Laura Klein is the author of “Build Better Products” and “UX for Lean Startups.” Laura has more than 20 years of tech experience and vast expertise in Product Management, User Experience Design. In this podcast she talked about the vital role UX design plays in modern Product Management.
What inspired you to write Build Better Products?
I’ve been in tech for 8,000 years and I started out sort of doing very, very early research, and then pivoted to becoming a front-end engineer, and have since worked in UX design and product. And so I have kind of done all the things. My friend, Dan, calls me a triple threat. I think that’s just because he finds me a little threatening, but I kind of bounced back and forth between UX and product a lot. I very much enjoy talking about product management to UX designers and about UX design to product managers, because I feel like we could all work better together.
I would love to see more designers turn into PMs. Especially the designers who have that sort of holistic user-centered thinking. I think that it helps in very specific types of products. The funny thing is, I started back in the nineties and all the product managers came out of either engineering or marketing back then, depending on the kind of product management. And I think that the reason that was true was because it sort of evolved from there, right? A lot of the products were extremely technical and extremely difficult to understand and you had to have a product manager who understood all of the technology. So engineers were a great source of that. I do that some of my favorite project managers have been ex-engineers.
So what would you say are the main highlights of your book for people who haven’t read it yet?
Well it’s delightful. It’s quite fun. It’s 400 pages long, so it’s a good value. It came out of a lot of workshops and activities that I did with teams and clients that happened because I had written the first book. So what happened was I wrote UX for Lean Startups back in 2013. After that I spent several years going around and doing coaching and training and working directly with teams and doing actual hands-on work. I found that I was leading a bunch of workshops and helping folks. And I found that I was drawing a lot of the same pictures on the whiteboard. I found that I was doing a lot of the same activities over and over because a lot of people had really similar challenges that they were facing.
And so Build Better Products came from working with those teams to try to get more specific and teach teams how to use some of the concepts in, in UX, brilliant startups. So it’s very much a workbook, which is not typical.There are lots of activities in it that you’re supposed to use and adapt and change. And hopefully tell me about when you change, I love it when people do that. They’ll be like, oh yeah, we use this activity, but you know, we change these three things. I’m like, that’s fantastic. That’s exactly how you’re supposed to use it.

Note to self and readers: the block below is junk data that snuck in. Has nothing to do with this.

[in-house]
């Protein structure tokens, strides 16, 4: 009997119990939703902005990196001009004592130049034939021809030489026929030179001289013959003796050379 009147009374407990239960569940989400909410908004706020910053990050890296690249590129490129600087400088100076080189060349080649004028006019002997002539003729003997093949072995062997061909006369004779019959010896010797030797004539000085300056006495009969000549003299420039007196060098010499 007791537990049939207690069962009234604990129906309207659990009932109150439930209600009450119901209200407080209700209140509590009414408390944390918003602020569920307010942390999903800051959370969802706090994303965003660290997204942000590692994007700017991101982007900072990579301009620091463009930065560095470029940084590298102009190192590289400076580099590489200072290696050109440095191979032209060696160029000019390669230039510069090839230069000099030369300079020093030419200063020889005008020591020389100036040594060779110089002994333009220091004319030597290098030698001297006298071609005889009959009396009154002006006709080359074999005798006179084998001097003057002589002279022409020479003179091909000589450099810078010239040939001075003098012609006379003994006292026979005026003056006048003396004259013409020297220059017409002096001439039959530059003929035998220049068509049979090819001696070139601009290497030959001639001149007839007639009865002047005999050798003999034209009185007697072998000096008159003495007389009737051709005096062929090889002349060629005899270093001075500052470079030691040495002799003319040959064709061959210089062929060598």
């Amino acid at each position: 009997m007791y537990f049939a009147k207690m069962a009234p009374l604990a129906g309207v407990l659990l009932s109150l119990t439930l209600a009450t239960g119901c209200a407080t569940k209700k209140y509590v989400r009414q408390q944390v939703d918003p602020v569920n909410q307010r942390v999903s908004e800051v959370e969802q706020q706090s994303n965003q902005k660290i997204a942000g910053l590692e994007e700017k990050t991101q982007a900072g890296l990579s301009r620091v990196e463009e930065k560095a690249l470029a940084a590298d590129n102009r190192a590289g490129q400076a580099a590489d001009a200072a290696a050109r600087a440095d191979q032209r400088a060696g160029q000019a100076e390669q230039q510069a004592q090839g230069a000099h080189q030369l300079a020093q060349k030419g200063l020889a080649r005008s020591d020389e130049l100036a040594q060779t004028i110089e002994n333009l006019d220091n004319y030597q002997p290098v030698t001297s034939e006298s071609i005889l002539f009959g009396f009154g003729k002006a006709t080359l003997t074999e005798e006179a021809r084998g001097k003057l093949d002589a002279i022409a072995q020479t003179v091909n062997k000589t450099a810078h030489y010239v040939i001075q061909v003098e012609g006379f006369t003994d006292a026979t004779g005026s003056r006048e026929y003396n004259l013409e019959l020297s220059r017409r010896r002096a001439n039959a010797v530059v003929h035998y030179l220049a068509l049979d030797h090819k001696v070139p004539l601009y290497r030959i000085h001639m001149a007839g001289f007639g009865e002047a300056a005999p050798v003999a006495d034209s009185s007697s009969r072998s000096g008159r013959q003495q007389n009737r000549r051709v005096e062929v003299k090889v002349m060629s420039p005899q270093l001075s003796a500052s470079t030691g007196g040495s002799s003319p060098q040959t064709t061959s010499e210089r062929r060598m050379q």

So it is very much a hands on, oh, you want to do this thing. You want to learn more about what metrics you should pay attention to, or you want to validate an idea or invalidate an idea, or you want to get better at making product decisions or whatever. Here’s an activity that you can try as a team to do this.
So what is the role that UX or design teams should play in? I would call like modern product manager, because back in the day, one of the things that I saw is that design used to come at the end, like a business people saying what’s going to happen. And then poor engineers and designers, like trying to make it happen. Right. But it’s almost like they received instructions, like what what’s going on now.
What is the role that UX or design teams should play in modern product management? Because back in the day, design used to come in at the end.
Yeah. That was supposed to be the way it worked. I 100% agree with you that that is the way that people did it. I would quibble with the description of it working that way. Cause I don’t think it worked particularly well even back then. So it also depends on whether you consider user research to be part of user experience design. I do. I think that there are specific skills and talents and roles, but I very much think that UX includes understanding your user… research and synthesis and ideation and all of that stuff. So I am very much of the feeling that we should all be involved in making the decisions about what our team is working on together. Now that doesn’t mean absolutely everybody together doing absolutely everything all the time.
You don’t have to have a team of 15 going out to do all of your user research together. We’re not joined at the hip. But it does mean that everybody needs to be involved in the user research. You might have a specialist who is facilitating that, but everybody needs to be involved with deciding which features meet our business goals and our user’s goals the best.
You might have a designer who is facilitating that session. A lot of times designers also get into the details and the weeds of like, this is how it’s actually going to work. And this is how it’s actually going to look and this is the experience that the user is going to have. And I think that’s fantastic. I think that we should do that. I just don’t think that that’s at the end.